Last but not least Mia Ridge approximated the concept of citizen and community history from a different perspective. She spoke about crowdsourcing projects set up by museums and other historical institutions. Ridge described crowdsourcing as follows
“the act of a company or institution taking a function once performed by employees and outsourcing it to an undefined and generally large network of people. Ask the public to undertake meaningful tasks related to cultural heritage collections in an environment where the activities and/ or goals provide inherent rewards for participation.”
After this, Ridge gave some inspiring examples of history crowdsourcing projects, like Trove, Old Weather and Herbaria@Home. What is engaging about this projects, according to Ridge, is the fact that the public can experience close encounters with material they normally would not have access to. But there also is a factor that is quite disturbing about these projects: to participate does not make you a citizen historian, as participants may think. The projects may raise some anxiety about the image ‘lay’ people have of the tasks of historians. This is not something you can just ‘do’, it is a set of practices teached in universities and we should protect this. This is something we could teach the public, but do we want to do that? Are these projects really to engage with the public, is it really public history? Is it a challenge to our authority as historians? Ridge thinks it is important to engage with the community and to get involved, because these projects are happening. But this takes time and the willingness to learn. Ridge suggested it might me a solution to involve students to this process, which I think could be a very good idea, because it can show public historians in training what it takes to share the construction of history and to question their role within the community.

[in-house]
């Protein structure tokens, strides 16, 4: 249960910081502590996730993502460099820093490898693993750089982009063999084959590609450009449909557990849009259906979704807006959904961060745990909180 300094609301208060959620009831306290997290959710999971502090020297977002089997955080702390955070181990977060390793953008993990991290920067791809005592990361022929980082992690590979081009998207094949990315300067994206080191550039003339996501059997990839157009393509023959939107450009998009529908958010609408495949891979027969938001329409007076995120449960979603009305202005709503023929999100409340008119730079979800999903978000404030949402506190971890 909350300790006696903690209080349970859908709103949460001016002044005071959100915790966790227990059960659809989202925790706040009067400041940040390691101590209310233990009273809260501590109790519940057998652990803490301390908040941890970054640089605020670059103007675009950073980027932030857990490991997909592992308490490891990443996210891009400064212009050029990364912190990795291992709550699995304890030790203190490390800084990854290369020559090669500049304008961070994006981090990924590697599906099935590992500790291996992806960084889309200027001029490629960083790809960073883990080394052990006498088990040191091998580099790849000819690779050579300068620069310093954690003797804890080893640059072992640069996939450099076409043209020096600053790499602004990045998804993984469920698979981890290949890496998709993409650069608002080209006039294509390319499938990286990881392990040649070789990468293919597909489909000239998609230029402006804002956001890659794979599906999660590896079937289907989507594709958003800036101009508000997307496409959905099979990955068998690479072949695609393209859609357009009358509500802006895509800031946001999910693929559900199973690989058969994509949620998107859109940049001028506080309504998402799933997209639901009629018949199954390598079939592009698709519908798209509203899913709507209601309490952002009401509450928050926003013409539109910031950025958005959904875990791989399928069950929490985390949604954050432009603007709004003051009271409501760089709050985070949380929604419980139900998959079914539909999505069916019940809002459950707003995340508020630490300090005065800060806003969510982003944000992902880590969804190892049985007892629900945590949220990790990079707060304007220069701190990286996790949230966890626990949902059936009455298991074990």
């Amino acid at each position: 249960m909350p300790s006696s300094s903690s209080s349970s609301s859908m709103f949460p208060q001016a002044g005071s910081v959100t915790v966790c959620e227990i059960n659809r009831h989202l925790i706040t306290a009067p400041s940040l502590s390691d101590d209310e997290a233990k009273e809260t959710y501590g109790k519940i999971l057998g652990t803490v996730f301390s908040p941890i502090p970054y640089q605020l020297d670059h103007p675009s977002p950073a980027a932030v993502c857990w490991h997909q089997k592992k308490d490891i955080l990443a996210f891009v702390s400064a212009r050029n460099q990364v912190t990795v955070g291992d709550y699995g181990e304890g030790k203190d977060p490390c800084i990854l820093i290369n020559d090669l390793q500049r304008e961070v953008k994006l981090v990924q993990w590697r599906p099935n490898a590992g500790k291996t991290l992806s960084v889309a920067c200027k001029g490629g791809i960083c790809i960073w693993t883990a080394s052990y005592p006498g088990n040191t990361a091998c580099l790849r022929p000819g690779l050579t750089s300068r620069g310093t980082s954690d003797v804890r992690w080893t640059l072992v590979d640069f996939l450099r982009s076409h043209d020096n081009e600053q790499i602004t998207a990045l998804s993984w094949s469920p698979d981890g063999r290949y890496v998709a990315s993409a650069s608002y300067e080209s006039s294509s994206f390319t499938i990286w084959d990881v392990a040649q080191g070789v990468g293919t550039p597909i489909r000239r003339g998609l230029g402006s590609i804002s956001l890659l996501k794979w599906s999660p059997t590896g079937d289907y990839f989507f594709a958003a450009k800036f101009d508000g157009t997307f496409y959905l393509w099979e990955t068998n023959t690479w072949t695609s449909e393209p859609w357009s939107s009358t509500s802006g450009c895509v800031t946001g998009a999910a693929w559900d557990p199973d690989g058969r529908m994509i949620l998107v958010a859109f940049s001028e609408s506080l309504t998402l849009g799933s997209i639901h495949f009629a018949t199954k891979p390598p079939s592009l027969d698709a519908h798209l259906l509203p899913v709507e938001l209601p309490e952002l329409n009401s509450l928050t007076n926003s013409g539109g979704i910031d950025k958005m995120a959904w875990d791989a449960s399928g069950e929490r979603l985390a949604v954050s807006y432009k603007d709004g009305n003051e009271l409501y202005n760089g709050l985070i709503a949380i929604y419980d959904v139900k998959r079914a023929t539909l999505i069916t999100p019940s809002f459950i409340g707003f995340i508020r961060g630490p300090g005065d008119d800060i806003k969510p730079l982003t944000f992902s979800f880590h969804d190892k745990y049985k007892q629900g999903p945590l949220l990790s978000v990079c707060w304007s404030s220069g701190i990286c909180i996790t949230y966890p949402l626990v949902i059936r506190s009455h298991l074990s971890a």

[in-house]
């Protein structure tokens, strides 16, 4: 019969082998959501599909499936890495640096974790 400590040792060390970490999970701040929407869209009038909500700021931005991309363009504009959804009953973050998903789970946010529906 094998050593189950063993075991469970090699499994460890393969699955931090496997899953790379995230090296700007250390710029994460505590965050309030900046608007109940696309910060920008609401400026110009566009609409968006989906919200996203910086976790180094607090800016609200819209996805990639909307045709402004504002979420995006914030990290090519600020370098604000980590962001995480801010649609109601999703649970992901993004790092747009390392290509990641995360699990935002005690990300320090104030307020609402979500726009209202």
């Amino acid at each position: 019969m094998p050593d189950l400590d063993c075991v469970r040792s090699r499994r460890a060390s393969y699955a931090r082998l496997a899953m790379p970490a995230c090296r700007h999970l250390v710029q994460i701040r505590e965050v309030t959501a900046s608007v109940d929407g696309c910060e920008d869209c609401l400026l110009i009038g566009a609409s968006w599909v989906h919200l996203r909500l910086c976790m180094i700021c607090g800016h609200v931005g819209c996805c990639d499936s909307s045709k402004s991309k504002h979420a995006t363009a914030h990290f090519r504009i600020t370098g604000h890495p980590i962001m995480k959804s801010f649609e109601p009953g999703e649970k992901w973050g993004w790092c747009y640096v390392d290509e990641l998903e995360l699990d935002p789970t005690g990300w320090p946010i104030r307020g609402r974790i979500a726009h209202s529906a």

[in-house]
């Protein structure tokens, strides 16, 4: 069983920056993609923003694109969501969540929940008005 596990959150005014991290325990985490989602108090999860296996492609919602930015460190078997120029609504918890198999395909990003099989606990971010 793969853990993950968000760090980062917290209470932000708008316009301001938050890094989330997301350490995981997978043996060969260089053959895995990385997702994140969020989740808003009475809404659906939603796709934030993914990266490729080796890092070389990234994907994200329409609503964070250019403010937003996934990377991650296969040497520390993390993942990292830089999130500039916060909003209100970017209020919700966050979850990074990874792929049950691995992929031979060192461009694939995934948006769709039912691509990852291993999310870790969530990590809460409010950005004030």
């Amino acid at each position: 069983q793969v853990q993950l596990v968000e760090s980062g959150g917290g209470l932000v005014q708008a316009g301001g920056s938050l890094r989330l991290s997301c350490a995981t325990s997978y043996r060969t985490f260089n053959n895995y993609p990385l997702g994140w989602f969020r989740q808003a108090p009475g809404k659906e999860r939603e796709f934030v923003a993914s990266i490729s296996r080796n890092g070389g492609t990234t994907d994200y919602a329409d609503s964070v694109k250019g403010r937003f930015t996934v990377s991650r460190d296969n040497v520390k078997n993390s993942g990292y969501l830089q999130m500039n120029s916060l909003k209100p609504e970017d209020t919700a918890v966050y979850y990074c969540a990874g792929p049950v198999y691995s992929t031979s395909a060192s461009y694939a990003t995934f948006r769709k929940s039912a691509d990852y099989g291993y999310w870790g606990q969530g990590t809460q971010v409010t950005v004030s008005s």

What became very clear after the three presentations is that crowdsourcing knowledge and sharing authority are very different kinds of collaboration with different publics and varying goals. What all of the projects do stress, in my view, is to work together and generate more knowledge. However, some important questions do remain: which of the described examples are ‘real public history’? What are the best ways to engage with a public? Which public do we as public historians actually want to reach? What do we want to share with our public? And what do we want to reach with digital participation projects? This does of course differ per institution, per public, per person and per project. I am very curious about the different experiences of participants in the conference and if you were inspired by it to think differently on this questions than you did before.
- Written by Eva Bleeker